Oct 21, 2017 Last Updated 8:31 AM, Oct 20, 2017

Nairobi beautifies city for Obama visit

ABN – Work on the beautification of Nairobi has intensified ahead of US president Barack Obama’s visit next month.

The Nairobi government have employed more than 500 youths to unclog drains, clear bushes and cut grass on major roads.

The Mombasa Road, Lang’ata Road, Uhuru Highway and Waiyaki Way are all being worked on for Sh400 (US$4.1) a day.

Environment chief officer Leah Oyake said: "The team cleaning the city is from the National Youth Service.

“The county made special arrangements with the national government, which agreed to train them for us.”

Environment executive Evans Ondieki added: "For security reasons, I am not allowed to divulge all the information and the exact roads.

“But as you have seen, we have started the beautification of Mombasa and other roads. We have to make our city clean." 


Uber competes with Kenyan companies

ABN – Global taxi firm Uber is facing tough competition from small businesses in Nairobi that are wanting to launch an “Uber of Kenya”.

Uber is said to be fighting with Kenyan companies such as Easy Taxi and Maramoja, which believe they could cater to the Kenyan market far better than Uber.

Both companies believe their drivers are more thoroughly licensed than Uber drivers and licensing is vital in a city with such high crime rates.

Uber launched in Nairobi in January and believes its service in the country can be accessed with the same ease as its services in New York and London.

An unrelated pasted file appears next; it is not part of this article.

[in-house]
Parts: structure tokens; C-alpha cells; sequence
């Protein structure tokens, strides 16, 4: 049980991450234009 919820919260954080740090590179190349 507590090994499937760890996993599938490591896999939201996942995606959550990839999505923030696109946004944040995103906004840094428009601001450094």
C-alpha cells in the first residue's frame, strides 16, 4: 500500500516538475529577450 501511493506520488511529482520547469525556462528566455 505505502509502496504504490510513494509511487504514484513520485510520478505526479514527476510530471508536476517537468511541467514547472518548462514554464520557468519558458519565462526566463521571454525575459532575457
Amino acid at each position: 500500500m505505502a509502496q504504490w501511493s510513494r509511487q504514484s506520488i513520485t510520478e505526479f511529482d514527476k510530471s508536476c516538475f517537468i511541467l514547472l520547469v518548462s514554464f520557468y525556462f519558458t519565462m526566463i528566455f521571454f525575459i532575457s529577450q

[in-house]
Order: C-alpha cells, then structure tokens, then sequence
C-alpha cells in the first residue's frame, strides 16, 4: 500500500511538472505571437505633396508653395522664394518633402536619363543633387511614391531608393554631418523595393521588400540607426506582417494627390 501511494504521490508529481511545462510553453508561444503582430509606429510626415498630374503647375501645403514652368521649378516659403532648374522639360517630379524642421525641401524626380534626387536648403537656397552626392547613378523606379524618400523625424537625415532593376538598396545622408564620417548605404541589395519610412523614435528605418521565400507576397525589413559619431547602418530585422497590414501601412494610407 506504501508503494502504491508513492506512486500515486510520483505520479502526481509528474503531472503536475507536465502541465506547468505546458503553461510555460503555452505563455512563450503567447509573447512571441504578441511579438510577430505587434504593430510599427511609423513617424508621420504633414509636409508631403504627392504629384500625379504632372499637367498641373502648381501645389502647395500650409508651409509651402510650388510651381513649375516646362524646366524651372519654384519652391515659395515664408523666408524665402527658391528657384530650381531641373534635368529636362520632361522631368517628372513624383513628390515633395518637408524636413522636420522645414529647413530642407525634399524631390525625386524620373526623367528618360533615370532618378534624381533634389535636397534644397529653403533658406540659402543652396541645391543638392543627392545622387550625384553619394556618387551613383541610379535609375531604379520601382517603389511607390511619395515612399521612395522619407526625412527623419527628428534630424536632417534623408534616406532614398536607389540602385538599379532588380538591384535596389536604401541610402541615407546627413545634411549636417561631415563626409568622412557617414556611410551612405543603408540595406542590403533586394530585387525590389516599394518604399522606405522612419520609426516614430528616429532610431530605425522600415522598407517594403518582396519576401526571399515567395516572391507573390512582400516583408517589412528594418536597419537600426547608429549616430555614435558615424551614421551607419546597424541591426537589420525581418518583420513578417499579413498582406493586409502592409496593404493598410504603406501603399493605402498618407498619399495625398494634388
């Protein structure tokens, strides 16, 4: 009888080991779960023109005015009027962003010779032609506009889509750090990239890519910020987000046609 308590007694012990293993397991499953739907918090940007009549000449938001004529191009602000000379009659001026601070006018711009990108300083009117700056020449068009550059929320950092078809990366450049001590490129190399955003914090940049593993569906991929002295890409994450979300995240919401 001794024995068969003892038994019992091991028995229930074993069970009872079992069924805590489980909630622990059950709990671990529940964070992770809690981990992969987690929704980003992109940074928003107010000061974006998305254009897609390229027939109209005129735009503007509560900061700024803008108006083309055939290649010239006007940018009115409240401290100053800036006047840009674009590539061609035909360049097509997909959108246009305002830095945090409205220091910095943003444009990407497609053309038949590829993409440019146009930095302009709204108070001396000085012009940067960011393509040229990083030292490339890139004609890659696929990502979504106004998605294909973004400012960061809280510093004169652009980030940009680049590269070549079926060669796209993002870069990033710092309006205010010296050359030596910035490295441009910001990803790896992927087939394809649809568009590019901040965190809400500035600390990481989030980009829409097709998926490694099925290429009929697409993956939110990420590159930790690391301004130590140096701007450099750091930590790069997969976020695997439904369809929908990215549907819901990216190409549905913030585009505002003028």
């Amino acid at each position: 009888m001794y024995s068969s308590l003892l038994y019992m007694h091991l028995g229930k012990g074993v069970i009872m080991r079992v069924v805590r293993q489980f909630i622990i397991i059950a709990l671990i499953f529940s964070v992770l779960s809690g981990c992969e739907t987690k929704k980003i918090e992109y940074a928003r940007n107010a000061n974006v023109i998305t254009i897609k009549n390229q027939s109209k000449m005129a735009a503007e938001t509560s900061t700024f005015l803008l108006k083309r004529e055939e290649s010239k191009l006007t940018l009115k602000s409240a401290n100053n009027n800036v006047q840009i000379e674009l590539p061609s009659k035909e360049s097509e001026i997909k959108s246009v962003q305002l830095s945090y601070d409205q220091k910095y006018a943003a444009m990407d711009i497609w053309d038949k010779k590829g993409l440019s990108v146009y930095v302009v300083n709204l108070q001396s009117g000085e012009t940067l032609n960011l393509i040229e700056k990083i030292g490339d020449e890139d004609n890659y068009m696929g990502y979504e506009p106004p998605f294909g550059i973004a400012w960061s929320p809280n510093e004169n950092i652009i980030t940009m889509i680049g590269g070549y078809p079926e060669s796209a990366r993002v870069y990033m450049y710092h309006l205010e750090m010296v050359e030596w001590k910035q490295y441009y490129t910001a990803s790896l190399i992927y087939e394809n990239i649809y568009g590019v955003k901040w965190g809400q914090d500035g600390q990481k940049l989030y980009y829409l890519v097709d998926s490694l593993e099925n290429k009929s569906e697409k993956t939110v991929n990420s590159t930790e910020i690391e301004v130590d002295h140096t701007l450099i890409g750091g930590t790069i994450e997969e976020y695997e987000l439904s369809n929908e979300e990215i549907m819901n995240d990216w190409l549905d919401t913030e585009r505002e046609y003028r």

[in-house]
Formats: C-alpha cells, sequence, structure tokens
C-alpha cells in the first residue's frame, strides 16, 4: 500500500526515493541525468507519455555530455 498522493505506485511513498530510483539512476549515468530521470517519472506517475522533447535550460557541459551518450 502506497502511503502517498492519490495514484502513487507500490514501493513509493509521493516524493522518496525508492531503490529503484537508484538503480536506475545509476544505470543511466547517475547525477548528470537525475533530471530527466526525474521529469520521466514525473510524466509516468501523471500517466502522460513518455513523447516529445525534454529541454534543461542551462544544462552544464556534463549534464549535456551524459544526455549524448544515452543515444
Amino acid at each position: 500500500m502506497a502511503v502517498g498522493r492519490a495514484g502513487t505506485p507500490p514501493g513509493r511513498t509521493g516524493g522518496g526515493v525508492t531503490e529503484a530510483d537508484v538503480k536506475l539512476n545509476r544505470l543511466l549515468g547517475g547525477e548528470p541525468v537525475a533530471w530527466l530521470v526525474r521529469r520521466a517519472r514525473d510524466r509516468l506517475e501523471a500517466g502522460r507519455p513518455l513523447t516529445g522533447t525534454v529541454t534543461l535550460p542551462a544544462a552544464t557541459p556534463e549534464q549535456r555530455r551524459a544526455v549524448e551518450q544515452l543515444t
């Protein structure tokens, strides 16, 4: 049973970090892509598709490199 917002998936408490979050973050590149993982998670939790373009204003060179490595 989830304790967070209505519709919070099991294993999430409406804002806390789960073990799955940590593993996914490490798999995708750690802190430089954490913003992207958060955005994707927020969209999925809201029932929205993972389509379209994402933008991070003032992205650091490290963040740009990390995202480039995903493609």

Alastair Curtis, who launched Uber in the country, said: “We want to keep the user experience as magical as possible.”


South Africa’s hospitality industry positioned to grow

ABN – South Africa’s hospitality industry looks set to grow over the next five years with Cape Town generating a large majority of the growth.

Although the country’s economy has weakened recently, the hotel industry had an increased number of visitors in 2014, which led to a rise in room rates.

However the country continues to face challenges from load shedding, strikes and xenophobia.

PwC Hospitality Industry leader Nikki Forster said: “The South African hotel market faces a number of challenges, but we are very optimistic in its ability to compete, adapt and succeed, especially as the global economy continues to improve following the recent economic uncertainty.

“Growth in travel and tourism is also expected to boost growth in the accommodation industry across the African continent during the next five years.

“The hotel occupancy rate reached its highest level in 2014 of 59% since 2008.

“The hotel occupancy rate is expected to increase to 62% by 2019 but still remain lower than the 68.4% achieved in 2008.”

The country has also recently revised its visa regulations.

Forster added: “Under the revised regulations tourists to South Africa will have to apply in person for visas to visit South Africa so that biometric data can be reliably collected.

“In addition, parents and guardians travelling with minors must have an unabridged birth certificate that shows the names of both parents.

“Although the new regulations are intended to protect South Africa they could have unforeseen consequences for the tourism and hospitality industries.

“Furthermore, the regulations may be onerous for tourists to comply with. It still remains to be seen as to how they will affect the tourism and hospitality sectors.”


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